Landmark ruling says 3-month notice dismissals unlawful


By Daniel Nemukuyu

Thousands of workers who were fired on three months’ notice without their consent after the 2015 Zuva Petroleum judgment, are now entitled to reinstatement or payment of damages after the Labour Court ruled that they were unlawfully dismissed.

File picture of construction workers on a break
File picture of construction workers on a break

In a landmark judgment, the head of the Labour Court bench Justice Gladys Mhuri, ruled that the Labour Amendment Act (Number 5 of 2015) applies in retrospect to cover all those who lost their jobs from July 17 2015.

The judgment was handed down in a case in which an independent arbitrator, Ms Faith Mupangani, was seeking confirmation of her decision that ordered the reinstatement of seven workers fired on notice by the National Handling Services (NHS) Private Limited.

The amendment in question spells out four grounds on which employment can be terminated. Section 12 (4) (a) of the Act reads: “No employer shall terminate a contract of employment on notice unless: ” a) The termination is in terms of an employment code or in the absence of an employment code, in terms of the model code made under Section 101(9) or b) The employer and employee mutually agree in writing to the termination of the contract; or c) The employee was engaged for a period of fixed duration or for the performance of some specific service; or d) Pursuant to retrenchment, in accordance with Section 12 (c) (retrenchment).

In terms of that law, for termination on notice to be effected, there has to be consent from the workers and the parties have to agree on a retrenchment package or compensation.

NHS had opposed the workers’  challenge arguing that the company could not have complied with the law that was not yet in existence at the time of termination.

However, Justice Mhuri ruled that Section 18 of the Finance Act clearly brings the law backwards to cover those who were fired before the Labour Amendment Act Number 5 of 2015.

“This provision, in my view, is very clear and unambiguous. It applies to terminations of contract on notice, which were done on or after the 17th of July 2015.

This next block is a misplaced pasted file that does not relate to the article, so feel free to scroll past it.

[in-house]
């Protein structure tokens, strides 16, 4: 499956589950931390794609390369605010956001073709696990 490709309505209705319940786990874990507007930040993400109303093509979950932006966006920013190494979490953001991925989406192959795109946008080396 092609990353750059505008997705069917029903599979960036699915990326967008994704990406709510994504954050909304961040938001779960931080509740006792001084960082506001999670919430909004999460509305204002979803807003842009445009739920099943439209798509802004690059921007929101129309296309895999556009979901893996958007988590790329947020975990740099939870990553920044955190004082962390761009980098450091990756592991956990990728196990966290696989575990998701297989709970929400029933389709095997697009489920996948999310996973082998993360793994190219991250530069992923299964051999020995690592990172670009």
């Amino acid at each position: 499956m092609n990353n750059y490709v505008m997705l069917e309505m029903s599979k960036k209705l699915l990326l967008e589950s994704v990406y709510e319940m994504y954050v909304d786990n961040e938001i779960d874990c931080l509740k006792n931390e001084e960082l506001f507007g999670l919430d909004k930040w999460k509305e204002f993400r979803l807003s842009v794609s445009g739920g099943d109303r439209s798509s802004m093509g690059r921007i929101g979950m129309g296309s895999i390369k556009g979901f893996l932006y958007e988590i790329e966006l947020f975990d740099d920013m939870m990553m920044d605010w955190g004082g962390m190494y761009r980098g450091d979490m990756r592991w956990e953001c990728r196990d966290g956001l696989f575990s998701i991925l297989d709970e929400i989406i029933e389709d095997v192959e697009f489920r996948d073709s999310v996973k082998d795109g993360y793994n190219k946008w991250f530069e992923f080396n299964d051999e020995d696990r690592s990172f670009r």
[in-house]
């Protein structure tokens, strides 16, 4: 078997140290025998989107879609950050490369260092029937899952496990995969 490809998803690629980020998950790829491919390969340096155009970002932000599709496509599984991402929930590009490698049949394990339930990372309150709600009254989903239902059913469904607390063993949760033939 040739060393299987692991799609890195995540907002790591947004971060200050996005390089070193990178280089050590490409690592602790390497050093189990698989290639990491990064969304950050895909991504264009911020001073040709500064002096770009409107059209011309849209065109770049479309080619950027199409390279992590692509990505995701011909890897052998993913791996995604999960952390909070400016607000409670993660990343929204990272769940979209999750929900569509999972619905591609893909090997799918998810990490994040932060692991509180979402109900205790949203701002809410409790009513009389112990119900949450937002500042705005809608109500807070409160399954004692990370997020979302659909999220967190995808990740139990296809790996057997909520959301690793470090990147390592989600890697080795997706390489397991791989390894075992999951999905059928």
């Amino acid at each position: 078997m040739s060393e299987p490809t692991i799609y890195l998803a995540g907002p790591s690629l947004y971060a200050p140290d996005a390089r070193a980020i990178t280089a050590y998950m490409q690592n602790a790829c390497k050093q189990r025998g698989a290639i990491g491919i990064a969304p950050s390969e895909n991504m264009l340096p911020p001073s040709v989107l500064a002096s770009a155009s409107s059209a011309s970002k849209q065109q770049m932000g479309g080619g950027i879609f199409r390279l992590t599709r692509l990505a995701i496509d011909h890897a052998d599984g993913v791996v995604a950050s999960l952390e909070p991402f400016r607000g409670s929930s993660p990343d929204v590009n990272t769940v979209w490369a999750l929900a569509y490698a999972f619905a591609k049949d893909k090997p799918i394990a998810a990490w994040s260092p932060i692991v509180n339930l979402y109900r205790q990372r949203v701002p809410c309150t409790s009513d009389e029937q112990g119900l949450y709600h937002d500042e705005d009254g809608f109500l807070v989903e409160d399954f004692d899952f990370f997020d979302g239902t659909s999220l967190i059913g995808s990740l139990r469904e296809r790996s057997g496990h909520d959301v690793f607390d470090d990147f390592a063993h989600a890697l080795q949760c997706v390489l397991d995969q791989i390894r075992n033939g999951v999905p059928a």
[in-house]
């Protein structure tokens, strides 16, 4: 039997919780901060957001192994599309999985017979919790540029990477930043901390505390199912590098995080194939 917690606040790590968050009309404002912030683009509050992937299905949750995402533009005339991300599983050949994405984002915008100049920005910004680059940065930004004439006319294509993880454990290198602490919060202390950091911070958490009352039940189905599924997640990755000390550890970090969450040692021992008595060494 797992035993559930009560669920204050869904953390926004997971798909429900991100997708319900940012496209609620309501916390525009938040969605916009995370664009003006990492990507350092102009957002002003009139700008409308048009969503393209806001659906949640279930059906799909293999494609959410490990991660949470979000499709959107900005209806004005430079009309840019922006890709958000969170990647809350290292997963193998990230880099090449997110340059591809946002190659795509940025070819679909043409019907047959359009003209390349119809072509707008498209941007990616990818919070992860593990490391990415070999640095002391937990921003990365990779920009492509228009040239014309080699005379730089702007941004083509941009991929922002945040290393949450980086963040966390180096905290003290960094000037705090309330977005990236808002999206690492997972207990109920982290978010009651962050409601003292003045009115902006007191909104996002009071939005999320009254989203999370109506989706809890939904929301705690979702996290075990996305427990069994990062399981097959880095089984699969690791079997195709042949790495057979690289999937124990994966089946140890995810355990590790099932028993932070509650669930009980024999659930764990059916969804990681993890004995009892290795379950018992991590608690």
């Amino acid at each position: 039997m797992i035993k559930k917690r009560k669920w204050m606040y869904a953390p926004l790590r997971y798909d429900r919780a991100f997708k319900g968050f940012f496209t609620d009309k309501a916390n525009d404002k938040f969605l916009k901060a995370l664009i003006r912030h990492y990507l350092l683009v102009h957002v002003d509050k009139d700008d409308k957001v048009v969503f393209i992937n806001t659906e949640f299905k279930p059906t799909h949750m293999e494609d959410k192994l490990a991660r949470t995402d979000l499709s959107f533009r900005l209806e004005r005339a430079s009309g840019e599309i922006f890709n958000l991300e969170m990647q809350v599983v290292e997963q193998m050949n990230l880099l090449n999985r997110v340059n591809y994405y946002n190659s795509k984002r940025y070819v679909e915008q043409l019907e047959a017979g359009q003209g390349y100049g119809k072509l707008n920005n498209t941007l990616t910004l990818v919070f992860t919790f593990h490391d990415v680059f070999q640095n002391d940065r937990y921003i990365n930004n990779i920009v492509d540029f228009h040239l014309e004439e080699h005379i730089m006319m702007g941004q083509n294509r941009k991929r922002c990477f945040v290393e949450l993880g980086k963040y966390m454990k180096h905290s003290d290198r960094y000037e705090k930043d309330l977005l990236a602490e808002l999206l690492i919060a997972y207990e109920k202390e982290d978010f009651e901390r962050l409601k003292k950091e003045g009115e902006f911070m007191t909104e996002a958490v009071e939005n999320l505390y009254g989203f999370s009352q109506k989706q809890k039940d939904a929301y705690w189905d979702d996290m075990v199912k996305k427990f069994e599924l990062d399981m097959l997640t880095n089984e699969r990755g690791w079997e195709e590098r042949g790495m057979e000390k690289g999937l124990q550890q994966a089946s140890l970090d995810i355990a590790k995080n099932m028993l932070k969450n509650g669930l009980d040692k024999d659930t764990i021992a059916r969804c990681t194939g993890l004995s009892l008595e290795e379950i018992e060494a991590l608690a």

“These terminations were therefore affected by Section 12(4) (a) which section prohibits termination of contracts on notice unless they fall under the four scenarios provided in Section 12(4) (a).

“In view of the retrospective application of Section 18 of the Finance Act Number 8/15, the argument by first respondent that it could not possibly comply with a law which was not yet in existence, is without merit,” the judge ruled.

To that end, Justice Mhuri ruled that the terminations constituted unlawful dismissal, hence an order for reinstatement or damages in lieu of reinstatement.

The judge held that Section 12(C) of the Labour Act, which provides for compensation, does not apply to those who were unlawfully terminated on notice, hence payment of damages or retrenchment was the best way to go.

“The remedy for unlawful dismissal is reinstatement or payment of damages in this case. This is because Section 12 (C) of (the Labour) Act 5 of 2015 which provides for compensation does not apply in this case.

“The Section applies to those employees whose contracts of employment were terminated pursuant to Section 12 (4) (a) (four grounds outlined above),”the judge ruled.

Justice Mhuri ordered the reinstatement of the seven NHS workers or payment of damages within 45 days of the court order.

“Within 45 days of this order, first respondent (NHS) shall reinstate second to eighth respondents without loss of pay and benefits.

“If reinstatement is no longer possible, first respondent is ordered to pay second to eighth respondents damages which the parties are to negotiate and in the event of a deadlock, the parties are to approach the applicant (Arbitrator) for quantification,” reads the judgment.

National Airways Workers’ Union (NAWU) vice president Mr Elijah Chiripasi, welcomed the development saying the court had correctly interpreted the law.

“NAWU welcomes the development. Justice Mhuri, who heads the Labour Court bench, has correctly interpreted the law.

“The judgment is in line with the Zimbabwe Agenda for Socio-Economic Transformation (ZimAsset). President Mugabe is on record expressing concern over the way thousands of workers were treated after the Zuva judgment,” said Mr Chiripasi. The Chronicle

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  • kana vanhu vanetsa varume batai vanhu

  • Labour issues are stubborn the workers!!

  • Icho!

  • And I keep on reminding some of my friends that Chimisa was no genious in this case.Many may eulogise him all they want, but this was a clear conflict of interests.The prime duty of Parliamentrians is their legislative role.He is a lawmaker.